Firstly Derrida’s notion of ghosts from an this essay on the cultural history of the highway:
Jacques Derrida has suggested that ghosts come to talk with us both from the past and the future. Learning to understand these ghosts of the future-past or the past-future is necessary, he claims, if we wish to take responsibility for future generations:
[we must] learn to live by learning not how to make conversation with the ghost but how to talk with him, with her, how to let them speak or how to give them back speech, even if it is in oneself, in the other, in the other in oneself: they are always there, specters, even if they do not exist, even if they are no longer, even if they are not yet. (176)
In the case of highways, thus, it is important to understand the role that ghosts play in our constructions of the past and the future, if we are to learn to take responsibility for their role in the future. The way we imagine the roads of tomorrow suggests something about the way we value our selves, our environment, and our technologies — and suggests something about the way we must act, if we are to have responsibility for our future selves.
Secondly this essay from the Boston Globe on Oliver Stone’s new movie Alexander.
WRITING ABOUT the Romans seen on film 50 years ago, the French theorist Roland Barthes saw in their sweaty brows the mythology of “man thinking.” These days, however, our Greeks and Romans do not think, they remind. They remind themselves of their destiny. They remind their followers of the glory they might win. And their stories remind us a great deal of our current empire, and its strategic uncertainties.
The author J. D Connor makes not just the obvious comparison to Iraq and the American empire but also takes this new taste for epics (Gladiator, Troy, Alexander and others to come soon) as a reflection of the global empire of Hollywood: “These days any commercial filmmaker (and particularly one with a fondness for casts of thousands and lavish period detail) needs a certain amount of imperial hubris: that is, he needs to believe that audiences will flock to his or her films around the globe.”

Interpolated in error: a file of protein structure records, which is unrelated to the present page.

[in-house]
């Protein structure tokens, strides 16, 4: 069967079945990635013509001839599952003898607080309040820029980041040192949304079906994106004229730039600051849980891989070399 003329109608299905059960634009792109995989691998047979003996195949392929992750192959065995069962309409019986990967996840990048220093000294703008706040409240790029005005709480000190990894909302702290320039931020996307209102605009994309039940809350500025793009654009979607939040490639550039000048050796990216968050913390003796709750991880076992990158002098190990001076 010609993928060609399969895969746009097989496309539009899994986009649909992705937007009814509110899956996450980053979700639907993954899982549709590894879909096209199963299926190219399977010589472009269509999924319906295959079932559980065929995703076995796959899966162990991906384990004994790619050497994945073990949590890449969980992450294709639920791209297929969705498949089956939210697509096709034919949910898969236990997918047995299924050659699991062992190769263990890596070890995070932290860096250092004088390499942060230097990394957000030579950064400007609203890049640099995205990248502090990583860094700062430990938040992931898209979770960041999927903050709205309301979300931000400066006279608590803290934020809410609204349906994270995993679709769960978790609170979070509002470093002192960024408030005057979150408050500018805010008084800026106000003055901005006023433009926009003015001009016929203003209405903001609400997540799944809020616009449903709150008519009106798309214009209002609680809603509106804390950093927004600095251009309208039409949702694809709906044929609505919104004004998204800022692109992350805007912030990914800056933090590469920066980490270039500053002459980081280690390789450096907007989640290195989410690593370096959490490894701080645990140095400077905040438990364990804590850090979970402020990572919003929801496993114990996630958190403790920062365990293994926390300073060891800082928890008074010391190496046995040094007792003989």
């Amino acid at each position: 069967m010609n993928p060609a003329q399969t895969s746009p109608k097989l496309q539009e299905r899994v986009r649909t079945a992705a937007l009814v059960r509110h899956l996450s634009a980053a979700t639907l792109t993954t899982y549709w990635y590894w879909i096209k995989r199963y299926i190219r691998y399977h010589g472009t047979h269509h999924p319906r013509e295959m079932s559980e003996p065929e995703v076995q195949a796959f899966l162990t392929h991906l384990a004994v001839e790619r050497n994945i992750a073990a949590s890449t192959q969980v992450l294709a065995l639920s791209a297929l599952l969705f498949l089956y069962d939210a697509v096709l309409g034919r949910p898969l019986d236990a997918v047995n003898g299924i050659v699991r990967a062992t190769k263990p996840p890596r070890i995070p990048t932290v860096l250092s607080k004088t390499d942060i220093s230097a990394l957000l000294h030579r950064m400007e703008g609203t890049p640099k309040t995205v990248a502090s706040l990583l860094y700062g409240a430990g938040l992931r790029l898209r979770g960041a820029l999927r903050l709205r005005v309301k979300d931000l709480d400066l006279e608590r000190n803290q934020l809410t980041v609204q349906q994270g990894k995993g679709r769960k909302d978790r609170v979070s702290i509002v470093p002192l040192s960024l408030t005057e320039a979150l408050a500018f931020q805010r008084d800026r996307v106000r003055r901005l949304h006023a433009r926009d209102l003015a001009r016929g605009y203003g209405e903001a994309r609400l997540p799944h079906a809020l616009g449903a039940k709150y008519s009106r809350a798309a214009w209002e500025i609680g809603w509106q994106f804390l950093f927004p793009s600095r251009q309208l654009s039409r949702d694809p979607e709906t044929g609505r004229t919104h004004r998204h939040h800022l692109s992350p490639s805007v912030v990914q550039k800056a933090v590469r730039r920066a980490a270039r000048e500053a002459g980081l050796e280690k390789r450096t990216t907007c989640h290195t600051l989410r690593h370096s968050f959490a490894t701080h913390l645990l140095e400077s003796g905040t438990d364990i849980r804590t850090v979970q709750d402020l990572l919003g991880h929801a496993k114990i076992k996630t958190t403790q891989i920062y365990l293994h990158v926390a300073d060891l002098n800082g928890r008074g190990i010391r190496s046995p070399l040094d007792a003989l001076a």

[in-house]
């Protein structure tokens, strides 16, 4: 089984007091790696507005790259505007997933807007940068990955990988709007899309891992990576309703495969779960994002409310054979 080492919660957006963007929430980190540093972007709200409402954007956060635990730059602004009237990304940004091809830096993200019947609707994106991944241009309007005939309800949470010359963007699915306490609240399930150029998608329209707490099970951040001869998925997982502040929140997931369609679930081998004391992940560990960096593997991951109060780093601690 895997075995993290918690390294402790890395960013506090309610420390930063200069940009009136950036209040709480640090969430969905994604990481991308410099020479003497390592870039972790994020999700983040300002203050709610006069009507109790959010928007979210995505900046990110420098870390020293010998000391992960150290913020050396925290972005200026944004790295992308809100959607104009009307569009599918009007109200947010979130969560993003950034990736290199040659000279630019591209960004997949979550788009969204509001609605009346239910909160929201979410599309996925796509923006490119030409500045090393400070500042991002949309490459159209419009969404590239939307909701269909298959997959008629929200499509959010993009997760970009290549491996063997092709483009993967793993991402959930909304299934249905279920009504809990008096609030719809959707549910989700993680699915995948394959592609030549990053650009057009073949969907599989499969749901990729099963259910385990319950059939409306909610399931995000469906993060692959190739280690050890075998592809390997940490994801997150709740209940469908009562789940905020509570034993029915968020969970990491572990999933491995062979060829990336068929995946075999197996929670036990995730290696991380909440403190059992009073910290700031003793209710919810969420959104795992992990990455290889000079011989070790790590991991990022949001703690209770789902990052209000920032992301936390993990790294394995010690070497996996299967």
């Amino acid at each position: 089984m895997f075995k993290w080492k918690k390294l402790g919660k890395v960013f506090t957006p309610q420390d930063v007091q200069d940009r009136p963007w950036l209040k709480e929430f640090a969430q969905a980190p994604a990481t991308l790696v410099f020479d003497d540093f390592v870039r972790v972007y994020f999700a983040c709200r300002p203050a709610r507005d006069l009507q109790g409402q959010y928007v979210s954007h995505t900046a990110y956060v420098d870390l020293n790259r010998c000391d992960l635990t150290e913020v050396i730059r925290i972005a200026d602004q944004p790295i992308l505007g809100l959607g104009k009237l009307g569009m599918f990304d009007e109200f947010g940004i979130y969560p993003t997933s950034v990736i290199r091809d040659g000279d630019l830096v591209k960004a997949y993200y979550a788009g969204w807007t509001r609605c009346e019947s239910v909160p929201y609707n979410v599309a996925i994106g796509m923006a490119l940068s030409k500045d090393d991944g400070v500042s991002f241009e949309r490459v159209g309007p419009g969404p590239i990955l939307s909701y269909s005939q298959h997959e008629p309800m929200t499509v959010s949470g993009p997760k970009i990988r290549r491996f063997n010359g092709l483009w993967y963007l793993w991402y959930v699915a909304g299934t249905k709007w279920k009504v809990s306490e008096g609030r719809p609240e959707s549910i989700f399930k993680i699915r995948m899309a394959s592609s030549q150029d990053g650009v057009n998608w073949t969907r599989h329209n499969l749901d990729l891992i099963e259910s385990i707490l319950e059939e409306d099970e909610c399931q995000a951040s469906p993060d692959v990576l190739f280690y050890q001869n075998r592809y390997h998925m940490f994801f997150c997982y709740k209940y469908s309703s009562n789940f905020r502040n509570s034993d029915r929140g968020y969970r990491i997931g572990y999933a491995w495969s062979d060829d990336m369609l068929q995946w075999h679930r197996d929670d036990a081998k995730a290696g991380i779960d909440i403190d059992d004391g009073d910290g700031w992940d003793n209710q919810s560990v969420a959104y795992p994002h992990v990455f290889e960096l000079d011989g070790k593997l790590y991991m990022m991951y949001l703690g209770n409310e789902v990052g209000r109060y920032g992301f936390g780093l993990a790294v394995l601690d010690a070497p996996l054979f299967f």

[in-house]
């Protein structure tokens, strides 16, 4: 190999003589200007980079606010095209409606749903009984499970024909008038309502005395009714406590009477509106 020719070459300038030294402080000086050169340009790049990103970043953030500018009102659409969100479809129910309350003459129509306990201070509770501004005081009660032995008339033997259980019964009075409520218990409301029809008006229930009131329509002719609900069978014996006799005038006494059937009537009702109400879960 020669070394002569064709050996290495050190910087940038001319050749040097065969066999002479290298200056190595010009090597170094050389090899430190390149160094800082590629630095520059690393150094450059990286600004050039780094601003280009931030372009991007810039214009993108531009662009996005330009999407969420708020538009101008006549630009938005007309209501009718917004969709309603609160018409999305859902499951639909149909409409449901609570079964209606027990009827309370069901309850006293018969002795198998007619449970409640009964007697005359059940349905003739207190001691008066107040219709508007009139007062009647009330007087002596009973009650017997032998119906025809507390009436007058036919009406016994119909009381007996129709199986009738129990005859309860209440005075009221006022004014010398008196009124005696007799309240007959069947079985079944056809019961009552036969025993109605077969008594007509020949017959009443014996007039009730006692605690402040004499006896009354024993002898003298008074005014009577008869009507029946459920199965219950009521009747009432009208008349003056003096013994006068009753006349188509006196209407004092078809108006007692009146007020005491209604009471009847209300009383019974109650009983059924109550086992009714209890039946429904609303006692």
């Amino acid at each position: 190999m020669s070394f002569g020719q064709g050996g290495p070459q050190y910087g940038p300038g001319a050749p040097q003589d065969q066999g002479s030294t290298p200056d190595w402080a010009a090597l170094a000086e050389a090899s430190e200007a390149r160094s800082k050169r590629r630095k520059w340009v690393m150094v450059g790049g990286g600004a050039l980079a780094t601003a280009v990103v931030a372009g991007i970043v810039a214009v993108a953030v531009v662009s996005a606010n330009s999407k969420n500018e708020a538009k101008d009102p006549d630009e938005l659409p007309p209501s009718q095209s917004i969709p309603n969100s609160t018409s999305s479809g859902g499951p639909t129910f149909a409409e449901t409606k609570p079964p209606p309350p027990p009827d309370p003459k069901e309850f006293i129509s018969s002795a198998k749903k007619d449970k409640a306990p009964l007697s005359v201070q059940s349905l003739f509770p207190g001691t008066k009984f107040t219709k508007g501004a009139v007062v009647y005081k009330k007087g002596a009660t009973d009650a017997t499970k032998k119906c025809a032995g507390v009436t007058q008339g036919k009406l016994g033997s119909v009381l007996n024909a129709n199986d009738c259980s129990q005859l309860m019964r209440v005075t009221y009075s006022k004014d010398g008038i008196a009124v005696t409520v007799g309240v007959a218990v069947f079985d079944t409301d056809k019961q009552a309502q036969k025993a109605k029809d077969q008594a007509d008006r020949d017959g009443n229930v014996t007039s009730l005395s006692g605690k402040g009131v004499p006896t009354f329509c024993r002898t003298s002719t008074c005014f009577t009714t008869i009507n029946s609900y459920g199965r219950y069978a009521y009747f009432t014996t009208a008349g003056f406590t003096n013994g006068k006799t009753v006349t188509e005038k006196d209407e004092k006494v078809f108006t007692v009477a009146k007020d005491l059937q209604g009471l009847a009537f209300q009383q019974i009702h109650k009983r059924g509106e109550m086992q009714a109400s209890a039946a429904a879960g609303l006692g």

Today’s events are present in the history remade on screen:
Since much of the action of “Alexander,” moral and military, takes place in what is now Iraq, it’s hardly surprising that Oliver Stone takes some potshots at the president. What is unexpected are the heartfelt neocon speeches Alexander delivers. Standing on his balcony overlooking Babylon, he goes on and on: “These people want change, they need change,” Alexander asserts. He lives “to free the people of the world.”
To be sure, Stone lays the irony on thick here. After the first balcony speech, Alexander’s boyfriend Hephaistion quickly changes the subject to his sovereign’s dreamy eyes. And during Alexander’s second major policy address on the balcony, he is too preoccupied with Babylon’s “deep water port” to notice that Hephaistion is busy flailing away out of focus in the background, dying of a poison-induced fever.
When a trusted commander complains that conquering all of Asia “was not your father’s mission,” Alexander responds (again la W.), “I am not my father.” Why stop now? Why stop ever? One more month, Alexander tells his men in India.
It’s all here in a condensed image. The anxiety over empire, the anxiety of sexuality, the anxiety over expansion and retreat. We are reminded of history, we see ghosts of past present and future. We see cultural production.